Christopher Stubbs, the Samuel C. Moncher Professor of Physics and of Astronomy and an accomplished experimental physicist whose work explores the intersection of cosmology, particle physics, and gravitation, has been appointed dean of science by Edgerley Family Dean of the Faculty of Arts and Sciences Claudine Gay.Stubbs has been serving as the interim dean of science since June, when Jeremy Bloxham stepped down. He will begin his tenure immediately.Stubbs, who joined the faculty in 2003 as a professor of physics and astronomy, served as chair of the Physics Department from 2007 to 2010. In 2009, he was named a Harvard College Professor, an honor bestowed upon faculty members in recognition of excellence in their roles as educators.As a physicist, Stubbs was a member of one of the two teams that discovered dark energy by using supernovae to map out the history of cosmic expansion. He also founded the APOLLO collaboration, which is using lunar laser ranging and the Earth-Moon-Sun System to probe for novel gravitational effects that may result from physics beyond the standard model, and is heavily engaged in the construction of the Large Synoptic Survey Telescope, for which he was the inaugural project scientist.Q&AChristopher StubbsGAZETTE: As you move into this new role, what are your priorities?stubbs: We have had a clear set of priorities for this particular academic year, and at the top of the list is implementing general education courses that meet our goals and aspirations as we roll that program out. We’ve been working over the past few months with department chairs and colleagues to make sure we can provide a slate of interesting courses that meet the pedagogical objectives of the program.Secondly, there are two intellectual initiatives that are in the early stages, one in quantitative biology and the other in quantum science and engineering. We are working in partnership with our colleagues at the Harvard John A. Paulson School of Engineering and Applied Sciences (SEAS) to make sure the faculty leaders in those initiatives have what they need to thrive, and to align our investments in terms of space and resources to make sure those programs succeed.This year we have also continued the strategic planning process for space in Cambridge as SEAS makes the transition to have part of their activities happen in Allston. As part of that process, we want to consider what kind of intellectual adjacencies we want to achieve and how to best use our space.The last major objective I want to mention is to strongly engage with the faculty in our division and try to strengthen the faculty voice in the decisions we make — about the allocation of faculty searches and space and investments. We want to make sure those discussions happen in a thoughtful way and that the faculty are fully engaged in those deliberations.GAZETTE: Can you describe the steps you’re taking to engage with the faculty in more detail and the form that’s taken?stubbs: Part of it is a charm offensive — I’ve tried to set up individual meetings with every single untenured faculty member in the division to make sure we’re doing everything we can to help them succeed at Harvard. I’ve also been going to departmental meetings to introduce myself to colleagues who may not know me as well as others, and I’ve been having many one-on-one conversations.I think my job here is to cultivate a conversation among colleagues so we can move forward in interesting directions. That will allow us to capitalize on our strengths, take advantage of the opportunities we have, and find a way to include faculty in those decisions.Part of that process is proactively sharing information. As an organization, we gather a great deal of information, but it’s quite scattered. We want to try to collate, summarize, and distribute information, so stakeholders have a lot more visibility into what’s going on in places that are beyond their immediate landscape or environment.As an example, in the context of general education, annual reports are delivered to the departments that describe how many courses were offered and how many students were taught, but there isn’t reciprocal visibility about what was happening in other departments. Our office pulled together a tabulation and distributed it to all department chairs, so we could say, “Here’s what’s happening in statistics and mathematics and physics.” That helps people understand how things look from the perspective of our office, and to better understand why search allocations were made the way they were. That strengthens us as an organization. What we hope to do in the future is use that as an example of how our office can draw together and distribute information so we can all be better-informed.That’s not to say we’re going to construct a figure of merit and rank things exclusively on quantitative information, but we have information that I would say is underutilized. Capturing that data and leveraging it helps us make better-informed choices … that seems a good direction for us to go.,GAZETTE: Let’s talk about students. There has been a great deal written and said in recent years about the “pipeline problem” of getting and keeping students in STEM fields. Are there steps you want to take to address those challenges?stubbs: Our broad objective is to make sure every undergraduate who comes to Harvard has a fulfilling and intellectually rewarding liberal arts experience. We do that in a variety of ways — by supporting the curricular goals of Harvard College through general education courses, first-year seminars, and courses students take regardless of their concentration.I don’t know that the metric of how many concentrators we have in individual departments should be a big driver. Having said that, however, there are examples where there is a great deal of student demand. In statistics, for example, the number of concentrators has gone up by a factor of 10 in the last decade. I think that’s been driven, rightfully, by students’ perception that data-driven science and data science writ large are a growing part of the economy and the way we do business in this country and worldwide.In terms of the pipeline issue — we certainly face a challenge of representation in many of the fields that are in this division. That’s true at Harvard, and nationwide. We embrace the idea of diverse excellence as an institutional goal … and I credit my predecessor, Jeremy Bloxham, and [former Edgerley Family Dean of the Faculty of Arts and Sciences] Mike Smith for having brought the division to 50 percent female junior faculty. The turnover in faculty is slow — it’s measured in decades. But the faculty we’re bringing in at the junior level are much more representative than was the case 10 years ago.I think it is sobering that, when you look at the national statistics of gender participation in STEM fields, the needle hasn’t budged much despite a great deal of effort and attempts to address the issue. Something isn’t working as much as we would like, and having us identify steps we can take to help address that problem is a real objective of ours.GAZETTE: How important do you believe it is for undergraduates to have the hands-on experience of doing science in the lab?stubbs: If you roll the clock forward 10 years and think about the huge amount of educational information that will be available online, the question becomes: Why would anyone come to Harvard for this four-year residential experience? I think we need to have a really good answer for that, and to me, part of the answer is that we offer learning experiences and opportunities you simply can’t get online.That means participatory learning, which has long been a strength here, but has been somewhat of an undercurrent. Many students get involved in projects, whether as senior projects or doing research in faculty research groups. That’s wonderful, but it’s not something we strongly incentivize for faculty. When a faculty member brings undergrads into their research group, we don’t particularly recognize that as being teaching, when in fact it most certainly is — one could argue it’s some of the most important teaching we do.I think we need to take a hard look at what our instructional paradigm is … especially in the context of thinking about how we allocate the space we have here on the north campus, and how to best configure those spaces for the instructional model of 20 years from now. We have a major organizational opportunity that is rare — we have a large amounts of space we can reallocate … and understanding what that learning model is going to be and configuring ourselves to get to that point is an important objective for us.GAZETTE: As SEAS prepares for the move to Allston, how do you begin to consider how best to reuse that space? Where do those discussions stand?stubbs: That’s actually fairly well underway. In partnership with our colleagues at SEAS, we have a group that meets regularly to look at that issue. There is an architectural study underway that will assess what the boundary conditions are in each of those buildings in terms of infrastructure for HVAC systems, electricity, floor load-bearing capacity, and more. That will help us understand what those spaces can be used for.Some of these are legacy buildings that date back centuries, and we have work to do to become compliant with disability-access requirements. So there are some investments we have to make, but from a technical side we want to understand what the opportunities are in these buildings and what is the most cost-effective way to use that resource.On a parallel path, we are looking at what we want to achieve intellectually. That process is less well-advanced, and how we engage the faculty in that conversation is something we’re actively talking about.Realistically, I think sometime next year we’ll bring those two threads together and present to the FAS and the University a slate of options and opportunities, along with estimates of the resources required to do that, and then we’ll go through a process of deciding how to move forward.GAZETTE: What does this new position mean for your research work?stubbs: For many reasons, I think it’s essential that the dean of science remain a strong scientist during their time in office. I think it’s important to continue to function as a scientist in this capacity.Of course, it does have an impact. My plan had been to take a sabbatical year and go to Chile to help commission a large telescope I’ve spent the last 10 years working to bring into operation. I don’t think I’m going to get a sabbatical year in Chile.Part of the evaluation about whether or not to do this job is to assess the opportunity costs on the research side in one’s own sub-discipline. But if my professional goal is to try to make the world a better place and help Harvard flourish and continue to evolve and do better … that is a compelling opportunity to me.GAZETTE: Your leadership style seems to dovetail well with that of Dean Gay. Are you looking forward to working more closely with her?stubbs: The relationships between the divisional deans and the dean of FAS and the faculty are essential to us as an organization. I’ve been extremely encouraged in every interaction I’ve had with Dean Gay. She has been thoughtful and decisive, and one of the reasons I’m eager to do this job is I feel she and I have an alignment both of values and style, and I think we will make good partners in working together to craft a good future for the sciences at Harvard.GAZETTE: Your appointment carries a five-year term. When you hand the reins over to your successor, what do you want the Division of Science to look like?stubbs: I would like the faculty to feel empowered because we will have put in place a divisional governance structure that gives faculty a strong voice in how we choose to move forward together, and that that will make us a more agile intellectual organization.Ideally, we can identify and move in directions of opportunity that enhance department-level strengths that we have in core disciplines as well as cross-cutting initiatives. We need to strike a thoughtful balance between those two ways of thinking about ourselves as an organization.I want us to have a group of students who, when they come here, feel like they get the best education in the world, and that we continue to attract the best minds here to Cambridge and that we support them in flourishing and reaching their full potential.Interview was edited for clarity and length.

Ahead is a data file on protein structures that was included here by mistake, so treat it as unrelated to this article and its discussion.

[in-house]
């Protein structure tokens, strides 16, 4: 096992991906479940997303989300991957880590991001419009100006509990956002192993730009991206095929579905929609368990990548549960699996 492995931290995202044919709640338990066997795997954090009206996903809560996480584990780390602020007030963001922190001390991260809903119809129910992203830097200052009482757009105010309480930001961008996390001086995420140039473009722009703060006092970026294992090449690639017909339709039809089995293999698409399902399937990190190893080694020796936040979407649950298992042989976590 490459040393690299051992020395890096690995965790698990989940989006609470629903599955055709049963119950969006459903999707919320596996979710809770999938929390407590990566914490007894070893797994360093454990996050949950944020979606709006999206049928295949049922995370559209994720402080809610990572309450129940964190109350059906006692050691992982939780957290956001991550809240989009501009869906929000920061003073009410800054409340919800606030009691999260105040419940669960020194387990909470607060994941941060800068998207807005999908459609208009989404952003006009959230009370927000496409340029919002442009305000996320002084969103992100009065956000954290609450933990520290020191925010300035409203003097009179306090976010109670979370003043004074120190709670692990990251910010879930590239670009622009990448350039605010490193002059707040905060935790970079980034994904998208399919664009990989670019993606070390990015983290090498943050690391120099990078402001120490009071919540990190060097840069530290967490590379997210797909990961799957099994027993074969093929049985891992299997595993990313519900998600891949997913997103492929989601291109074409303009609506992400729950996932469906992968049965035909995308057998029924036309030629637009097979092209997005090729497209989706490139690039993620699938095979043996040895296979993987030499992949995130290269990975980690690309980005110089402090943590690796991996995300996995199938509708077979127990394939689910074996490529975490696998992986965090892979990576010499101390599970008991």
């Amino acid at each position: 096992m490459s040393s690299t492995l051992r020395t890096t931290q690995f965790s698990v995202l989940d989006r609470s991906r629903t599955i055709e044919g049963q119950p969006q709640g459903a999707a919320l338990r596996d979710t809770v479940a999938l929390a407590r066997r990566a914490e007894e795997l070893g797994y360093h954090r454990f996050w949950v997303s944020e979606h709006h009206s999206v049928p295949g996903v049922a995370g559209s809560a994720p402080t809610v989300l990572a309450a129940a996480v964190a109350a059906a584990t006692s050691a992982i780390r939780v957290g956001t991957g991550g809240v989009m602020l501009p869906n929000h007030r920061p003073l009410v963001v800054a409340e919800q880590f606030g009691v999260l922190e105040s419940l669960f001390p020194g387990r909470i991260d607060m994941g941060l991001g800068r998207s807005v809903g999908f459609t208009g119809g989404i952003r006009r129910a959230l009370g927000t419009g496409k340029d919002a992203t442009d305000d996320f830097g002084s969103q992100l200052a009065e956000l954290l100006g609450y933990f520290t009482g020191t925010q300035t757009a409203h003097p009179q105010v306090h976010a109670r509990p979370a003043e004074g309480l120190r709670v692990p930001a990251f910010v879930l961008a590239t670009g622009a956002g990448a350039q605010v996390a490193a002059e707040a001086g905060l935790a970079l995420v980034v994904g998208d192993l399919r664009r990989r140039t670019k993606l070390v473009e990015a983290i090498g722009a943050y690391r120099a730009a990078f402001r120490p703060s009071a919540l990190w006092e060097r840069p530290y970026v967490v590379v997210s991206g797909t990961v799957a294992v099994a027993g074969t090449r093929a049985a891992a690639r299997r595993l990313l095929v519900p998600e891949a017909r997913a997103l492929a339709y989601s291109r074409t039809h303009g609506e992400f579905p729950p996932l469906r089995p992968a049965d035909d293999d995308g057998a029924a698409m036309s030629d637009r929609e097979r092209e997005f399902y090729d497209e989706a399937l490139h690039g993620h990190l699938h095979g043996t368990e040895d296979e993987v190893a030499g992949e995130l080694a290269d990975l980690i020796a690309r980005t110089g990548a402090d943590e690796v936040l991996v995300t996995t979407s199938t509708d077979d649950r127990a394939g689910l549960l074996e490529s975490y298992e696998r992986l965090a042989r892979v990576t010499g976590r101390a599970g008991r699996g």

Ellsworth runners compete in virtual Boston Marathon – September 16, 2020 Mike MandellMike Mandell is the sports editor at The Ellsworth American and Mount Desert Islander. He began working for The American in August 2016. You can reach him via email at [email protected] MPA approves golf, XC, field hockey, soccer; football, volleyball moved to spring – September 10, 2020 Latest Posts Latest posts by Mike Mandell (see all) Hospice volunteers help families navigate grief and find hope – September 12, 2020 ELLSWORTH — The moment didn’t unfold as Colby Clarke anticipated, but it ended with him being mobbed by fans and teammates.With a little over a minute remaining in the first overtime period of the Ellsworth boys’ soccer team’s home game against George Stevens Academy on Monday, Clarke carefully paced inside the penalty area as he awaited a free kick. He was expecting to keep his eye on the goalkeeper and make sure the kick reached an open teammate.Instead, the kick took a funny bounce on the way through. It landed in front of Clarke, and he was able to make just enough contact to roll it past the GSA goalkeeper and into the back of the net. An Ellsworth team that hadn’t led at any point during the game had won, and Clarke and his teammates sprinted up the hill on the east side of the football stadium to celebrate.Ellsworth’s Brad Smith (front) and GSA’s Erik Taylor-Lash battle for the ball during the first half of a high school boys’ soccer game Sept. 12 in Ellsworth. Ellsworth won the game 3-2. ELLSWORTH AMERICAN PHOTO BY MIKE MANDELLClarke’s goal with 53 seconds left in overtime gave Ellsworth a 3-2 victory over GSA on Monday night. It was the team’s first overtime win of the season.This is placeholder textThis is placeholder text“I was just going to play around the goalkeeper to make sure Trent Goodman or one of our other players could get it, and it bounced through,” Clarke said. “It went right to me, and I had space to hit it in.”Merely getting to overtime was hard for Ellsworth. Early goals from John Larson and Taylor Schildroth had given GSA a 2-0 lead less than 10 minutes into the game, and the visitors maintained that advantage going into halftime. Just like it did in its 2-1 overtime loss to Old Town last week, Ellsworth was forced to chase the game.A Carter Frank goal with 32:14 left in the second half got Ellsworth back in it, and it was less than a minute later when the referee awarded Ellsworth a penalty kick after a GSA handball. Clarke stepped up to take the kick and blasted it to the goalkeeper’s left to tie the game. With just under three minutes left in regulation, the home team nearly won when a shot that seemed destined for the back of the net was instead saved in the top corner to send the game to overtime.Both teams wasted good opportunities early in overtime to win the game, but Ellsworth (3-1) didn’t waste its second chance. Clarke’s slow, rolling shot seemed as if it took an eternity to edge past the goal line, but it was a feeling of elation for the Ellsworth players once it finally did.“We lost a similar game last week against Old Town, and it was such a relief that this one ended differently,” Ellsworth coach Paul Lock said. “It was a tough game, but that was what good soccer looks like.”That loss to Old Town a week prior was one that took a toll on Ellsworth’s players. The team had scored a goal with minutes left in the game after trailing for most of it but saw it all go for naught when the Coyotes scored in overtime to win. Monday night had a similar feeling, and the Eagles made sure the outcome was a different one.As the Ellsworth players left the student section to return to the bench, Clarke, Goodman and Trent Mahon wrapped arms. The three of them were out of breath as they walked back to the sideline together. After a long game, they had nothing left to give.Ellsworth boys’ soccer players Trent Goodman (left), Colby Clarke (middle) and Trent Mahon link arms after celebrating Clarke’s game-winning goal against GSA on Sept. 12 in Ellsworth. ELLSWORTH AMERICAN PHOTO BY MIKE MANDELL“The thing about these guys is they always find a way to keep going,” Lock said. “They don’t give up on any ball or any play, and they got rewarded for that tonight.”For GSA (2-1), this loss was hard to take. The team had failed to take advantage of a breakaway opportunity early in overtime, and Ellsworth didn’t let it have another chance to come away with a road win.Even after Ellsworth’s players had left the stadium, a few GSA players were still on the bench. Some stared at the night sky in disbelief as they tried to process the defeat, and there was little more than silence to be heard.“This was a great chance for us to earn a win against a good team, and we were ready for that,” GSA head coach Mark Ensworth said. “It’s obviously disappointing, but give credit to Ellsworth. They’re a team that gets tougher as the game goes on, and they showed that tonight.”Ellsworth’s next game will be on the road against the Hermon Hawks (1-2-1) at 6 p.m. Thursday, Sept. 15. GSA faces the Dexter Tigers (0-4) at home at 4 p.m. that day. Bio